This is by far the smartest installation configuration I have seen so far. I wonder why it took so long to implement, unless deliberately, to create the wow effect, which shows Mr. Shuttleworth has a lot of bling in his head.
The partitioning has also been made easier. Fewer color bars that could confuse the typical user. Smart choices overall, improving the usability and reducing the fear factor.
Unlike openSUSE though, there's no default automatic separate partition for home. If this were to be implemented, Ubuntu installation could become the best Linux installer of them all. For now, openSUSE 11.3 has the lead, with its more refined partition management.
The installer has a fixed size, so you won't be able to resize the device list, which happens on RedHat-based distributions like CentOS and Fedora, too. This can be annoying if you look for aesthetics. Nothing major, but worth considering.
There's also BTRFS available, although it's probably not as stable as you may want. Including the option has its merits, but could be dangerous for less knowledgeable users, especially since Ubuntu tries to cater to Windows converts and newbies.
Once you configure the partitions and the bootloader, Install Now button will start the procedure. Don't worry, you will have the option of configuring the keyboard, the timezone and your user settings while the installer is copying data, saving you time.
You can type in your timezone rather than use a massive scrollbar, which is quite neat. Similarly, there's a guess function for your keyboard, if you don't know what fancy words like Dvorak or QWERTY mean.
Maverick assigns smarter names to your machine now, instead of the generic desktop and laptop suffixes. This is useful for people with many laptops, all of which could end up having the same hostname.
Another example, from my RD510 machine:
Note, the names can be pretty long, so choose wisely!
Furthermore, the installer will patiently wait for you until you finish this step, in case you happen to dawdle and let it complete all of the other tasks it had. After you click Forward, it will begin the slideshow and additional configurations, which require your user setup to be complete.
The installation slideshow has seen improvement, too. First, you can actually go back and forth between slideshow images, so if you missed one, nothing sinister will happen. Second, you get featured software recommendations for each category. If you're unfamiliar with Linux software, this is a pointer in the right direction. Very useful for newbies.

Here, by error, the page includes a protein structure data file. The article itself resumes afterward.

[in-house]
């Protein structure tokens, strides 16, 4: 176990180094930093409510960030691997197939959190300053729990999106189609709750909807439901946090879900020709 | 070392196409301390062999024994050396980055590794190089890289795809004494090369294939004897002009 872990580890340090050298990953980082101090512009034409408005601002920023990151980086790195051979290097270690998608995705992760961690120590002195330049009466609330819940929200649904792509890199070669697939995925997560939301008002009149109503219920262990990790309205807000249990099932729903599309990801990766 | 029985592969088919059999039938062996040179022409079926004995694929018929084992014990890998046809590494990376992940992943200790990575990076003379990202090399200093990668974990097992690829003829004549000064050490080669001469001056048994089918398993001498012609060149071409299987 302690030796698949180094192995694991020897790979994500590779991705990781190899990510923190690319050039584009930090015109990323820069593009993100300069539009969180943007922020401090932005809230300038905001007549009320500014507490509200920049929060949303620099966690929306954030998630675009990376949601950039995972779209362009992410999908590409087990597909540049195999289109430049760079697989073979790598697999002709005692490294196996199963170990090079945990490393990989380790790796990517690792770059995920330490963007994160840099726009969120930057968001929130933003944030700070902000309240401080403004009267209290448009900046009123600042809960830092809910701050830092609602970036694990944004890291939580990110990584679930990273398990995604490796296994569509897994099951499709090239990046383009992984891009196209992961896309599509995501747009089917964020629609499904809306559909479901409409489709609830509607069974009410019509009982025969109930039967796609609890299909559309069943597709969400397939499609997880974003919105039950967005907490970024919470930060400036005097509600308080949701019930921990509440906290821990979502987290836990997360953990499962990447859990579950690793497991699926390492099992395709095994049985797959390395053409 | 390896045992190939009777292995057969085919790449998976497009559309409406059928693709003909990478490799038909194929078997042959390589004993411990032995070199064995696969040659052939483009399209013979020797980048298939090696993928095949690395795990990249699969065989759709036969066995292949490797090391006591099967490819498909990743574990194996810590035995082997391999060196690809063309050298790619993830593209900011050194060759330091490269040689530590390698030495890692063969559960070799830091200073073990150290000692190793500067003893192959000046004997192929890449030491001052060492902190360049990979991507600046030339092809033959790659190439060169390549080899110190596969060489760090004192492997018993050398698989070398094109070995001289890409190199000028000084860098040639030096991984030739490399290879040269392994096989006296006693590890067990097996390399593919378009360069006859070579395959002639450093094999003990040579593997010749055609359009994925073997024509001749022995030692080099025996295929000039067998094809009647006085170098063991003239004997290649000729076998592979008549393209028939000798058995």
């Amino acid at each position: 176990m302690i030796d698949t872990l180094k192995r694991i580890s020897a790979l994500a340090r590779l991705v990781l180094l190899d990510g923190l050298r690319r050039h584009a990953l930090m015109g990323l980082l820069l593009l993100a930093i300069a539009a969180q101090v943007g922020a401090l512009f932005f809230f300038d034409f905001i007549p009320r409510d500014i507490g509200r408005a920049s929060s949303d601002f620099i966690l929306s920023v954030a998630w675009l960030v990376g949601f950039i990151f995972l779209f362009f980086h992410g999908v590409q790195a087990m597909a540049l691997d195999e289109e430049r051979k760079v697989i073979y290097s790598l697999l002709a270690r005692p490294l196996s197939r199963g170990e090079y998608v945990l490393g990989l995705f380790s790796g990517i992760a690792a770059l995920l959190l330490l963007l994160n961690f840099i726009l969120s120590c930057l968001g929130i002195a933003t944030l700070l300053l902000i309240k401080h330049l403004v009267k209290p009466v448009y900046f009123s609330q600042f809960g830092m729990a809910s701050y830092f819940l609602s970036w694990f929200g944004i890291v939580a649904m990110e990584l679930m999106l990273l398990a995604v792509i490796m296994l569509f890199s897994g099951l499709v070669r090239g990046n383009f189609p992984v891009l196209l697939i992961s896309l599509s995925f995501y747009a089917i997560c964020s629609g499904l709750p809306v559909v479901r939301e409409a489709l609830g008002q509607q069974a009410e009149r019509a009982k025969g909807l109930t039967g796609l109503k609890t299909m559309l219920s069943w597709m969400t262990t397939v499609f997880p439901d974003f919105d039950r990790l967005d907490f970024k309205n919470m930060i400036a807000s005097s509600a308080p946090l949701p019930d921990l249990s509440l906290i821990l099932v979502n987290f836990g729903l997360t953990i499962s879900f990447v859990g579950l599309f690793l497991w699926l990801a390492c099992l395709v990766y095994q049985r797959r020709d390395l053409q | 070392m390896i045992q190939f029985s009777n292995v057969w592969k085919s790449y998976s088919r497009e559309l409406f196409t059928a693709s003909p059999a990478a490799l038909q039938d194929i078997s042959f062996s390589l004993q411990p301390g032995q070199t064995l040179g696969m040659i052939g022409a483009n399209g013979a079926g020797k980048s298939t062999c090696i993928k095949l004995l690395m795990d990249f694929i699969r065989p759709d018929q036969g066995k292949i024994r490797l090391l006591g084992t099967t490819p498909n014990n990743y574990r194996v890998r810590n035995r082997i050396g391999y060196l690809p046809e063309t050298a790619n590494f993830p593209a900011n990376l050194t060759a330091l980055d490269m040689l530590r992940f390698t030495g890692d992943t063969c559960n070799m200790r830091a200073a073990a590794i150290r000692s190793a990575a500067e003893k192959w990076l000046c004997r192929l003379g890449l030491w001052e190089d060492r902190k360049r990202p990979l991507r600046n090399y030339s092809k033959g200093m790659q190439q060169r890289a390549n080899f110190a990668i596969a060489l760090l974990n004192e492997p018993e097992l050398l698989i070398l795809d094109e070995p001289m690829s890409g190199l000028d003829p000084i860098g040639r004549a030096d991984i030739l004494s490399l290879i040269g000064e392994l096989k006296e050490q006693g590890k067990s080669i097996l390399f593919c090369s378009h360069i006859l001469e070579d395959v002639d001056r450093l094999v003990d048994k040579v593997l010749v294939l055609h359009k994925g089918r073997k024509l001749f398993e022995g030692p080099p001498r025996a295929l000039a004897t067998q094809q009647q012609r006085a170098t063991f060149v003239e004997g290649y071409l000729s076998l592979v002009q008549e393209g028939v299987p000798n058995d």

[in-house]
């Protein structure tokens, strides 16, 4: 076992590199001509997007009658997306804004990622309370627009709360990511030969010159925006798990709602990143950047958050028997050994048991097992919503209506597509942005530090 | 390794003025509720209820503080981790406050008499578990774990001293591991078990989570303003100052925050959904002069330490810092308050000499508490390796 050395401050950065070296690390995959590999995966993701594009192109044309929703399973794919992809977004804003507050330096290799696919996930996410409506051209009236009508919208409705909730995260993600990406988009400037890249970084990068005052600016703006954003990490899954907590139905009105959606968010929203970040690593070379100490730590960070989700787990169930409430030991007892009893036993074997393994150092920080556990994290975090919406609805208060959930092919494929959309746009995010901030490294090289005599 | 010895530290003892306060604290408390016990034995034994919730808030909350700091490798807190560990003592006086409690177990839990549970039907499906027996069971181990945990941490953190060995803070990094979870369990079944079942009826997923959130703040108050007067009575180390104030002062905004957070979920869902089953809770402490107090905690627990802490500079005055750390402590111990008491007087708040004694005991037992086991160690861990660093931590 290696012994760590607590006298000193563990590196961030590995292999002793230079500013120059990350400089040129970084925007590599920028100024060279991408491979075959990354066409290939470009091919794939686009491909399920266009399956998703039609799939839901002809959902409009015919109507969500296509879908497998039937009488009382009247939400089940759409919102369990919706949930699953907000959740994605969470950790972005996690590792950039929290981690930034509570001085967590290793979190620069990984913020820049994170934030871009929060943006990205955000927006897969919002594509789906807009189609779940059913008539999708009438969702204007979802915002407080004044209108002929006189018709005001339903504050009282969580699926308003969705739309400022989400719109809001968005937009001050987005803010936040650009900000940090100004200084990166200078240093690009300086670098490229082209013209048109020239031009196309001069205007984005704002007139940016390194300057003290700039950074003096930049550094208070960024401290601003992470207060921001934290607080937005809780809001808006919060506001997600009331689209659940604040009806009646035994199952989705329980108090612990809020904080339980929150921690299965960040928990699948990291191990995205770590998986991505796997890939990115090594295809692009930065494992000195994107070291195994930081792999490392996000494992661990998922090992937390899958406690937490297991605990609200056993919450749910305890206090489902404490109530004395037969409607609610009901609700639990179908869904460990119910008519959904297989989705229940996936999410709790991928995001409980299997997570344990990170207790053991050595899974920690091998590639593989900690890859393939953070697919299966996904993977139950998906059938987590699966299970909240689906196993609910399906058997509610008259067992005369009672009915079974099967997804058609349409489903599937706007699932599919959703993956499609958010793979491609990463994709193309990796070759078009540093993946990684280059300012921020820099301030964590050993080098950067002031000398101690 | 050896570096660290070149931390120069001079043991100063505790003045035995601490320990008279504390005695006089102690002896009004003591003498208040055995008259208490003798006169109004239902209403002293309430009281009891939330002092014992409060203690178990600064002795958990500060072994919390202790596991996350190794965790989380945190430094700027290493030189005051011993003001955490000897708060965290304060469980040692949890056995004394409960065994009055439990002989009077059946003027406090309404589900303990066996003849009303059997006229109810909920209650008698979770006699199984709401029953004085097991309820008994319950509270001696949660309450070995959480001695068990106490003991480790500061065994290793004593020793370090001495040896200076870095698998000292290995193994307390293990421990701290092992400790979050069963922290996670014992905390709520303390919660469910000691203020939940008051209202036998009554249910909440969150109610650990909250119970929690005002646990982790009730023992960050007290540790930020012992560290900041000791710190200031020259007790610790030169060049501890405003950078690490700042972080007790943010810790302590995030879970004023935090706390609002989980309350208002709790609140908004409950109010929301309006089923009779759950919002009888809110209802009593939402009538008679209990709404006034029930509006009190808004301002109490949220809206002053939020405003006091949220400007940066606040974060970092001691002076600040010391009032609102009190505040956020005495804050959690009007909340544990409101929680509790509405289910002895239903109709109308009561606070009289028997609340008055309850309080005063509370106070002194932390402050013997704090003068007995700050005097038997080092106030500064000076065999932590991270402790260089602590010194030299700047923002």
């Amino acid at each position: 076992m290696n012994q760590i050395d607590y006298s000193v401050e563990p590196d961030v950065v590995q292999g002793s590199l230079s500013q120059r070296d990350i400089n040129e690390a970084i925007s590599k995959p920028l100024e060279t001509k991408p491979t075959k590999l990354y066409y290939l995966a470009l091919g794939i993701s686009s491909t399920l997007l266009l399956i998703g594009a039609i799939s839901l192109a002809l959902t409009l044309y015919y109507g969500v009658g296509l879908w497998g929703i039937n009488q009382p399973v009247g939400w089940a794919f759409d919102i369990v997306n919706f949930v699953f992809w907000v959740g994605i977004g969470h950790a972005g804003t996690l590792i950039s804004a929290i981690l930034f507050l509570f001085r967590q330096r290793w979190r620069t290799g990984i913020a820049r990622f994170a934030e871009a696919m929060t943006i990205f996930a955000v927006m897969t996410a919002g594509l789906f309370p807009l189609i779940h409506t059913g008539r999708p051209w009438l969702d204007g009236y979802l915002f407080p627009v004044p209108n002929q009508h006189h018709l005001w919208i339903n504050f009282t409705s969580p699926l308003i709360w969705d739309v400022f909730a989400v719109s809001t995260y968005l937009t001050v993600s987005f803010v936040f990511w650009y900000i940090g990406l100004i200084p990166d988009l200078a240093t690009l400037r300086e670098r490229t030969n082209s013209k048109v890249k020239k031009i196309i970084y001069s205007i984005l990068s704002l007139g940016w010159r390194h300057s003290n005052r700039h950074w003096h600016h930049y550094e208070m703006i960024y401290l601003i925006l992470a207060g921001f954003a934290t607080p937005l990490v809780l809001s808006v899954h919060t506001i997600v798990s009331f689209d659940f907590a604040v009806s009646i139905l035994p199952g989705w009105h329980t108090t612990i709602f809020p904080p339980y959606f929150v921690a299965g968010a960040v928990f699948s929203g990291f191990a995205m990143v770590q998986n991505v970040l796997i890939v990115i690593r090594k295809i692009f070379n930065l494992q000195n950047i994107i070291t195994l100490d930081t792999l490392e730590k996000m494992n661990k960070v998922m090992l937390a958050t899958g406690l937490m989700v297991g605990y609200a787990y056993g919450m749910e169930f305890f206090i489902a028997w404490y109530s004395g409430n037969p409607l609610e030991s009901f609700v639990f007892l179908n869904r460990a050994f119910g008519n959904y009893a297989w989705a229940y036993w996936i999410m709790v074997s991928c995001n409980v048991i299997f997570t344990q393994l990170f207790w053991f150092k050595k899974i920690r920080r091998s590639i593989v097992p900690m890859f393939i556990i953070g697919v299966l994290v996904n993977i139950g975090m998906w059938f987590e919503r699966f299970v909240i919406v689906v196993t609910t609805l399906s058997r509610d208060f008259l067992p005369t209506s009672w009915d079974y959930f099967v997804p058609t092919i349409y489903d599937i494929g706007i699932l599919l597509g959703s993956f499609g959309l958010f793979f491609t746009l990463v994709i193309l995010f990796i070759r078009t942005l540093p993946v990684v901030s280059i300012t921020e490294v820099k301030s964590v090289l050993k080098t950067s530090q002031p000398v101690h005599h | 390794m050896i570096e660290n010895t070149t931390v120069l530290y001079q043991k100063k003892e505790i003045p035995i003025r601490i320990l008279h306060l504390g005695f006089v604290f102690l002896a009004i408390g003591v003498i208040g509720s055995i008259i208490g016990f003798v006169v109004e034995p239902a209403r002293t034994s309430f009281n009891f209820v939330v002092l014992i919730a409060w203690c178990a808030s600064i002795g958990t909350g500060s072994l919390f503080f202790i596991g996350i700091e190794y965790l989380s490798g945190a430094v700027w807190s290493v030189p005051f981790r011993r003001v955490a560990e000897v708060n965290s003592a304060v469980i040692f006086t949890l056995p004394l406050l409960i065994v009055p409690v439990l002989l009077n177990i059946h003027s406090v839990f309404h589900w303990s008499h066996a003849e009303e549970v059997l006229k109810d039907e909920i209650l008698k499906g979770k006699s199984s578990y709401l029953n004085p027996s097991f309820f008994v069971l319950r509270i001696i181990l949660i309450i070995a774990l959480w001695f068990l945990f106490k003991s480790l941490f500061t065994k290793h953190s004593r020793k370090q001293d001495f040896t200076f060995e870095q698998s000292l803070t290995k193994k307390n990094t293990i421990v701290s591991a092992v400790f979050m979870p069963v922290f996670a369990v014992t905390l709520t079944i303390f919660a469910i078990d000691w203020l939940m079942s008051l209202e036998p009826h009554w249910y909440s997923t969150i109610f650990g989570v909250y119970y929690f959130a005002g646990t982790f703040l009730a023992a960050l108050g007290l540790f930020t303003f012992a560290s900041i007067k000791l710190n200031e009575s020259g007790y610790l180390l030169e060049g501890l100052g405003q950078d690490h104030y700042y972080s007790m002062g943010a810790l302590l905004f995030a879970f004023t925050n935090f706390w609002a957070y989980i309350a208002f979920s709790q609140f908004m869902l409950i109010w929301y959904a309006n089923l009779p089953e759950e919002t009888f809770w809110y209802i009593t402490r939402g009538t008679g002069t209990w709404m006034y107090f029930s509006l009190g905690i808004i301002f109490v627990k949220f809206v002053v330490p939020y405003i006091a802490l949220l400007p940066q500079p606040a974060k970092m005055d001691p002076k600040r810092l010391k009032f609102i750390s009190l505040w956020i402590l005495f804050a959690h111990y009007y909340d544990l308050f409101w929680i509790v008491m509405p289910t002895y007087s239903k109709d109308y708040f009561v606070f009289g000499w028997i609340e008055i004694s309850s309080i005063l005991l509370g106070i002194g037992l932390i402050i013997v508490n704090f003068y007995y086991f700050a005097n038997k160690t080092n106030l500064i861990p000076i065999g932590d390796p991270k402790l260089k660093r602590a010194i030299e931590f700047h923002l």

The Language packs installation still remains, taking several minutes of your valuable time. Not sure what it does, as I've mentioned in my How to improve Ubuntu article, but it could be made more polished.
You get updates, as promised:
The installation procedure is really amazing. I'm pleased. Whether deliberately planned or sensibly improved as a gradual process of making their product ever better, Ubuntu 10.10 nails it with a near-perfect experience. You get smarter choices, better efficiency and more productivity from the same framework, all with the subtle and pleasant reordering of some of the installation steps.
You now have security, updates and lazy comfort of rich media enabled, less visual clutter, parallelization of tasks, all wrapped in more color and better information for less knowledgeable users. Superb work. 12/10.
On RD510, the setup was more complex. I also had to take into account the bootloader configuration, because Meerkat was not going to be the primary system, hence some need for chainloading.
Now, unlike previous version of Ubuntu, Meerkat did not let me not install GRUB, which seems a bit annoying. You can avoid destroying your existing bootloader by installing GRUB to the root device, but it's not as elegant.
Furthermore, GRUB2 in Maverick uses a different notation for partitions. Instead of the generic hd(X,Y), now you have hd(X,msdosY), which could be a little confusing. You must take this into account when creating complex multi-boot setups. In the end, it all works out, but this could be daunting for less skilled users. When it comes to accessibility, GRUB2 leaves a lot to be desired. Oh, and I should update my tutorial, too.
Thus, the only thing that really stands out in any sort of negative light is yet another change to the GRUB bootloader. C'mon guys, give it a rest. You can't change the notation every two weeks. Who do you expect will follow up on all these changes and make sure the backward compatibility is retained?
If you let the system automatically configure your machines, then fine, all is well. For manual setups, you will have to sweat a little. Excluding GRUB though, which seems kind of a backdrop to the entire story, the installation is extremely smooth.
On first boot, any data you saved in the live session will be gone, with the exception of Wireless configuration. A simple lazy script could take of that, copying user configurations into the home folder, making the user ever happier.